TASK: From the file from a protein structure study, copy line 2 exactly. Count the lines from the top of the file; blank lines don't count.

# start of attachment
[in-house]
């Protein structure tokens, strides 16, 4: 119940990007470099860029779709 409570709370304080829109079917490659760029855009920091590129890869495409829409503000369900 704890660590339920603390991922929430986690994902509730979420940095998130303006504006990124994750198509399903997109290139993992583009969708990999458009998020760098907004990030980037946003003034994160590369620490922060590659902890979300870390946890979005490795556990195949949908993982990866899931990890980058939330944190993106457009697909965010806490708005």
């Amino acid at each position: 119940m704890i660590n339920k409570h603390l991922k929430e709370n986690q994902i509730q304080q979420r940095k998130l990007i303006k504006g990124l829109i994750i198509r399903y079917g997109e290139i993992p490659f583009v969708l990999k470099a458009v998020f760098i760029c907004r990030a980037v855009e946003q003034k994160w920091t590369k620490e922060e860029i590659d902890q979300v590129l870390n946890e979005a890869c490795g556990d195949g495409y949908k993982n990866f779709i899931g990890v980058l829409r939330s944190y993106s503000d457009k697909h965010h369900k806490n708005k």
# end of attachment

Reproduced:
């Protein structure tokens, strides 16, 4: 119940990007470099860029779709 409570709370304080829109079917490659760029855009920091590129890869495409829409503000369900 704890660590339920603390991922929430986690994902509730979420940095998130303006504006990124994750198509399903997109290139993992583009969708990999458009998020760098907004990030980037946003003034994160590369620490922060590659902890979300870390946890979005490795556990195949949908993982990866899931990890980058939330944190993106457009697909965010806490708005």